# Conceptual Understanding in Introductory Physics XXXVI

A qualitative question about work

Read More Conceptual Understanding in Introductory Physics XXXVI
Skip to content
# Tag: dot product

# Conceptual Understanding in Introductory Physics XXXVI

# Conceptual Understanding in Introductory Physics XXIX

# Vector Formalism in Introductory Physics VI: A Unified Solution for Simple Dot Product and Cross Product Equations

# Vector Formalism in Introductory Physics V: Two Equations, One Solution

# Vector Formalism in Introductory Physics III: Unwrapping Dot Products Geometrically

# Vector Formalism in Introductory Physics II: Six Coordinate-Free Derivations of the BAC-CAB Identity

# Vector Formalism in Introductory Physics I: Taking the Magnitude of Both Sides

# Matter & Interactions II, Week 6

# Matter & Interactions I, Week 13

# Did Feynman Invent Feynman Notation?

A qualitative question about work

Read More Conceptual Understanding in Introductory Physics XXXVIStudents sometimes see vector dot products in their calculus classes before they see them in their physics classes. Dot products are often presented with two seemingly unrelated definitions, one of which is geometric and coordinate free and the other is in terms of components in a particular basis. Yet, the two give exactly the same […]

Read More Conceptual Understanding in Introductory Physics XXIXTL;DR: Simple vector dot products and cross products may be “undone” using formal methods consistent with Gibbsian vector algebra. Writing the cross product and dot product of an unknown vector relative to a given vector in a canonical form allows a well known vector identity to be used to isolate the unknown vector. Special cases […]

Read More Vector Formalism in Introductory Physics VI: A Unified Solution for Simple Dot Product and Cross Product EquationsTL;DR: Solving seemingly trivial dot product and cross product equations leads to an astonishing result, namely that they have the same solution, which can be derived both geometrically and algebraically. Establishing this common solution is an important step in motivating formal Gibbsian vector algebra. In the previous two posts, I demonstrated that the simple dot […]

Read More Vector Formalism in Introductory Physics V: Two Equations, One SolutionTL;DR: Vector dot products are not like products of real numbers, for which there is an inverse operation to “undo” multiplication. I don’t think we should introduce dot products as a form of “multiplication” in introductory physics courses because it may reinforce the urge to “divide by a vector.” A better approach may be to […]

Read More Vector Formalism in Introductory Physics III: Unwrapping Dot Products GeometricallyTL;DR: The BAC-CAB vector identity is probably the most important vector identity, and has potentially important applications in introductory physics. I present six coordinate-free derivations of this identity. By “coordinate-free” I mean a derivation that doesn’t rely on any particular coordinate system, and one that relies on the inherent geometric relationships among the vectors involved. […]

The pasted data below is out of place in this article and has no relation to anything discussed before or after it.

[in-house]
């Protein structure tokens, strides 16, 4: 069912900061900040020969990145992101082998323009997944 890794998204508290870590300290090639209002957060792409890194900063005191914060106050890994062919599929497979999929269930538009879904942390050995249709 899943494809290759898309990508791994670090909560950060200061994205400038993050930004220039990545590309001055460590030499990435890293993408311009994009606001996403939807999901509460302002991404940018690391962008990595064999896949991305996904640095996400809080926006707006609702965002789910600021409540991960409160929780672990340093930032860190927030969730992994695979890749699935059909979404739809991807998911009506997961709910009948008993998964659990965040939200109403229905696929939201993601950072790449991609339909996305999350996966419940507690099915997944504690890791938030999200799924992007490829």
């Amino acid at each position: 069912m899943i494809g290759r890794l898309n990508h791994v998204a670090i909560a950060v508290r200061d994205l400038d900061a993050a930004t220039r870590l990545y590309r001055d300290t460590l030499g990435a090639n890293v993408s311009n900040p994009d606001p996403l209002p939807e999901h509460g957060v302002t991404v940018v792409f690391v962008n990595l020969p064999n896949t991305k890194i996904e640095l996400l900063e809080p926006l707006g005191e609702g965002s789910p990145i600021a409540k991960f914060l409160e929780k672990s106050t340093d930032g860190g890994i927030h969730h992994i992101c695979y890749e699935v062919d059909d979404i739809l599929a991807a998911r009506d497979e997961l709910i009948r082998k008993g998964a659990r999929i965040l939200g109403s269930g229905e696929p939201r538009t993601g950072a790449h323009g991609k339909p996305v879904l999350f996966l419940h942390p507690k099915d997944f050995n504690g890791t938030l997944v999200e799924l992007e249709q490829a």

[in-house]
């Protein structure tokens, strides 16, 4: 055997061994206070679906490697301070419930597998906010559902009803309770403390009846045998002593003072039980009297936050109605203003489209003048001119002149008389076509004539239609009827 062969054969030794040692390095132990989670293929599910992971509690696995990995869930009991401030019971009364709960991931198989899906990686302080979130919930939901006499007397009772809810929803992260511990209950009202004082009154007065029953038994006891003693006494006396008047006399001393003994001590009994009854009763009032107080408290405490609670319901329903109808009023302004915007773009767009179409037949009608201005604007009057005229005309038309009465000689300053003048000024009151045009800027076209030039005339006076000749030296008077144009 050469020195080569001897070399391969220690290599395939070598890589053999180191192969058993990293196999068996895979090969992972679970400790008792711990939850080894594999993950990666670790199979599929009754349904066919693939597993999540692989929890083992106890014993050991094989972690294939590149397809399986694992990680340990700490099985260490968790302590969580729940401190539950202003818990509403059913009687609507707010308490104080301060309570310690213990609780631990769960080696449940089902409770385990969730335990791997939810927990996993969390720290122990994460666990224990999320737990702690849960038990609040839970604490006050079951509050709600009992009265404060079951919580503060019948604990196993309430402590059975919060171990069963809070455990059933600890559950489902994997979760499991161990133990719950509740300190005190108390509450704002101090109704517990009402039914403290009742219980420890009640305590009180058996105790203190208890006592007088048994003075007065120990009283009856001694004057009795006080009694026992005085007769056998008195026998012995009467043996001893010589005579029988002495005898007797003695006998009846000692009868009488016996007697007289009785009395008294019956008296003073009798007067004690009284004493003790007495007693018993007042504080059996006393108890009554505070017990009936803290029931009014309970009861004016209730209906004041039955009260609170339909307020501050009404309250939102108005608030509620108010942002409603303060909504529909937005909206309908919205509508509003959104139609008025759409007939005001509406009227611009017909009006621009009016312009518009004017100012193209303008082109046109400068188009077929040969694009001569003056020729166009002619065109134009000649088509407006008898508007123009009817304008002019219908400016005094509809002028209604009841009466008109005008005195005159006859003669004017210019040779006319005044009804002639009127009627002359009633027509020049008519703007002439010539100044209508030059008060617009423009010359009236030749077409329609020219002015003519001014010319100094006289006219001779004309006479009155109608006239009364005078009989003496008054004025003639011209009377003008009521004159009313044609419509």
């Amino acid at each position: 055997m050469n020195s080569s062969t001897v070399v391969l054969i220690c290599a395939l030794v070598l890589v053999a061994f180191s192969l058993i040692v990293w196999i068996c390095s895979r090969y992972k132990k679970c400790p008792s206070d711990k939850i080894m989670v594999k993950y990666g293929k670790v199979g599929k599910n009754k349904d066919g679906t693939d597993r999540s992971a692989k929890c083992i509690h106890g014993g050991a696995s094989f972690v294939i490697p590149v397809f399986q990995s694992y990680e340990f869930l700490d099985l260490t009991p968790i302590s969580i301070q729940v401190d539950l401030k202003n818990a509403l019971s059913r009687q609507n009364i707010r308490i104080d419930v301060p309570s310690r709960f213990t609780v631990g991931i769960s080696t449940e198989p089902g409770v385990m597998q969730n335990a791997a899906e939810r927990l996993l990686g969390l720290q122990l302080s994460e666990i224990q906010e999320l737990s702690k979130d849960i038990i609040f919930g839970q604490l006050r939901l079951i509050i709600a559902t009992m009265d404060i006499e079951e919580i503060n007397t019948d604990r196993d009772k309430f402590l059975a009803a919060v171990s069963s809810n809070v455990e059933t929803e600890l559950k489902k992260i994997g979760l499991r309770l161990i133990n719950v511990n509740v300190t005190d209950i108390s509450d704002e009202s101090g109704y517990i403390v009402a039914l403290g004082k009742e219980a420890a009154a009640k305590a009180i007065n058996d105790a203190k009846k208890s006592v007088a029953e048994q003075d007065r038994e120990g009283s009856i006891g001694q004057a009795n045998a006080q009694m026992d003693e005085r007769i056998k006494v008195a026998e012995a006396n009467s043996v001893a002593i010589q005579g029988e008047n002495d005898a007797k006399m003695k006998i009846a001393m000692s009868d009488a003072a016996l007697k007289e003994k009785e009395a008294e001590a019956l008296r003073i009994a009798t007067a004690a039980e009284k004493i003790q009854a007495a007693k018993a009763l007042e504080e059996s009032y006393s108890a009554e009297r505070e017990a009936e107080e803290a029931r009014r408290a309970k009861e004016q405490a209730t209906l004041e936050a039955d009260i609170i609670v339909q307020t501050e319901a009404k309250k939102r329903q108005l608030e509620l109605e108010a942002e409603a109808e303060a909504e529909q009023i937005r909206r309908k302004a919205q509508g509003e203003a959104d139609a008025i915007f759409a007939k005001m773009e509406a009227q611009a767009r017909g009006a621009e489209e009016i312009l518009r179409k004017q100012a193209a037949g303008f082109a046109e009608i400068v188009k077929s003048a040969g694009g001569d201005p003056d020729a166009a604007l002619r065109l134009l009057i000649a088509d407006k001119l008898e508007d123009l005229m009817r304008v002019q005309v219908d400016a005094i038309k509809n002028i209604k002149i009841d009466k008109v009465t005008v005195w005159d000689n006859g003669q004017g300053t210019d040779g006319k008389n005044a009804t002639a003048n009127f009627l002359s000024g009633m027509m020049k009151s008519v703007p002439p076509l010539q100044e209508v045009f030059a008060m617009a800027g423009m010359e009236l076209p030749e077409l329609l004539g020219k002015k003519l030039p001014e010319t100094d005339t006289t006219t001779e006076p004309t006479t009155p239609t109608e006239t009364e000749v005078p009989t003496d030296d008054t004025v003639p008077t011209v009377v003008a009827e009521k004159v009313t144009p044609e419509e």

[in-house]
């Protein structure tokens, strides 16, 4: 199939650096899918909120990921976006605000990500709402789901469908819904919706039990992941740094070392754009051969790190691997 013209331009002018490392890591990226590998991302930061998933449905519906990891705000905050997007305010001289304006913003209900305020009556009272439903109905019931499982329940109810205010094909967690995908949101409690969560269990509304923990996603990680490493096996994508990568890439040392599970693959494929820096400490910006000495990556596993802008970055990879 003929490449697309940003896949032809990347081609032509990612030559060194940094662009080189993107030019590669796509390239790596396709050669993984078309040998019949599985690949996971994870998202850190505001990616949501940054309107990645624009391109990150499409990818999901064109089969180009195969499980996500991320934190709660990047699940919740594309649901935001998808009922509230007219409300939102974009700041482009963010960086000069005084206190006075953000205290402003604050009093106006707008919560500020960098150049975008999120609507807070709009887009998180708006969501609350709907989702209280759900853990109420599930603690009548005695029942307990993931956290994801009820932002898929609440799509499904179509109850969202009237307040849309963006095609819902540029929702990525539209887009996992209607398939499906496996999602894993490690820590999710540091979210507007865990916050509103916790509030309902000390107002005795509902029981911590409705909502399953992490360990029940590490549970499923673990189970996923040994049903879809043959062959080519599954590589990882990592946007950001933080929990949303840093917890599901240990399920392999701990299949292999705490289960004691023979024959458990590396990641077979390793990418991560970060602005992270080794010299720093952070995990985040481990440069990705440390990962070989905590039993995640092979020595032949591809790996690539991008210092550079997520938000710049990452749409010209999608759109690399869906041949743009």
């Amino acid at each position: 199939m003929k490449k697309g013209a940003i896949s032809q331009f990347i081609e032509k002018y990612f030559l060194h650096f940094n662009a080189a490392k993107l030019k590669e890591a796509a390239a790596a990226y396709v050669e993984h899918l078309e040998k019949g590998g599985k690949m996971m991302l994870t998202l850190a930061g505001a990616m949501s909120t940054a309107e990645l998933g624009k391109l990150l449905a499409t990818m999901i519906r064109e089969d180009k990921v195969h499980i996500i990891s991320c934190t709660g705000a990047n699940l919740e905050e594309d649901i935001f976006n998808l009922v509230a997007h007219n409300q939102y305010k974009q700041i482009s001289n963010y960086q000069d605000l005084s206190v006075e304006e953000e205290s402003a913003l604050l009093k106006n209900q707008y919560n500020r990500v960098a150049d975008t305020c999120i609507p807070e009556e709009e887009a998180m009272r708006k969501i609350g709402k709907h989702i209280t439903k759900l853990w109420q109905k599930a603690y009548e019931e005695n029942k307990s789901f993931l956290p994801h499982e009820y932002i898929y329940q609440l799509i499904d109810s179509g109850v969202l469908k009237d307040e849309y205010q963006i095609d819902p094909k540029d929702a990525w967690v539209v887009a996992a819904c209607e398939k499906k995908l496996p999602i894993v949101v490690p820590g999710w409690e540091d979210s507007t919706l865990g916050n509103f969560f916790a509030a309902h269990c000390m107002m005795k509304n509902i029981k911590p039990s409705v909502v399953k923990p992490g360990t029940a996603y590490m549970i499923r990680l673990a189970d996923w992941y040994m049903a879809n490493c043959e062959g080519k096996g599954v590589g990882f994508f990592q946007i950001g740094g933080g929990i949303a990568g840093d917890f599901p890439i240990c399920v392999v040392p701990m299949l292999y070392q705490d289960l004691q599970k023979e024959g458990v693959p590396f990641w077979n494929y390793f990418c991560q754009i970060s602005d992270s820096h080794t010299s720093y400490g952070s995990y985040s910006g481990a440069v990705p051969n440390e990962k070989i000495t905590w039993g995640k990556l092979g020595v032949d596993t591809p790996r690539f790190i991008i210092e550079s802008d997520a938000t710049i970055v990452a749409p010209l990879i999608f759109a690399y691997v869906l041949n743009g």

Read More Vector Formalism in Introductory Physics II: Six Coordinate-Free Derivations of the BAC-CAB IdentityTL;DR: I don’t like the way vectors are presented in calculus-based and algebra-based introductory physics. I think a more formal approach is warranted. This post addresses the problem of taking the magnitude of both sides of simple vector equations. If you want the details, read on. This is the first post in a new series […]

Read More Vector Formalism in Introductory Physics I: Taking the Magnitude of Both SidesI’m writing this a whole week late due, in part, to having been away at an AAPT meeting and having to plan and execute a large regional meeting of amateur astronomers. This week was all about the concept of electric potential and how it relates to electric field. I love telling students that this topic […]

Read More Matter & Interactions II, Week 6As usual, I’m posting this the Monday after the week named in the title. This week was all about chapter 6: energy and the energy principle. This is where Matter & Interactions really shines among introductory textbooks. I remember as a student being so confused by sign conventions that I honestly never knew when to […]

Read More Matter & Interactions I, Week 13In section section 27-3 of The Feynman Lectures on Physics, Feynman describes a notation for manipulating vector expressions in a way that endows nabla with the property of following a rule similar to the product rule with which our introductory calculus students are familiar. It allows a vector expression with more than one variable to be […]

Read More Did Feynman Invent Feynman Notation?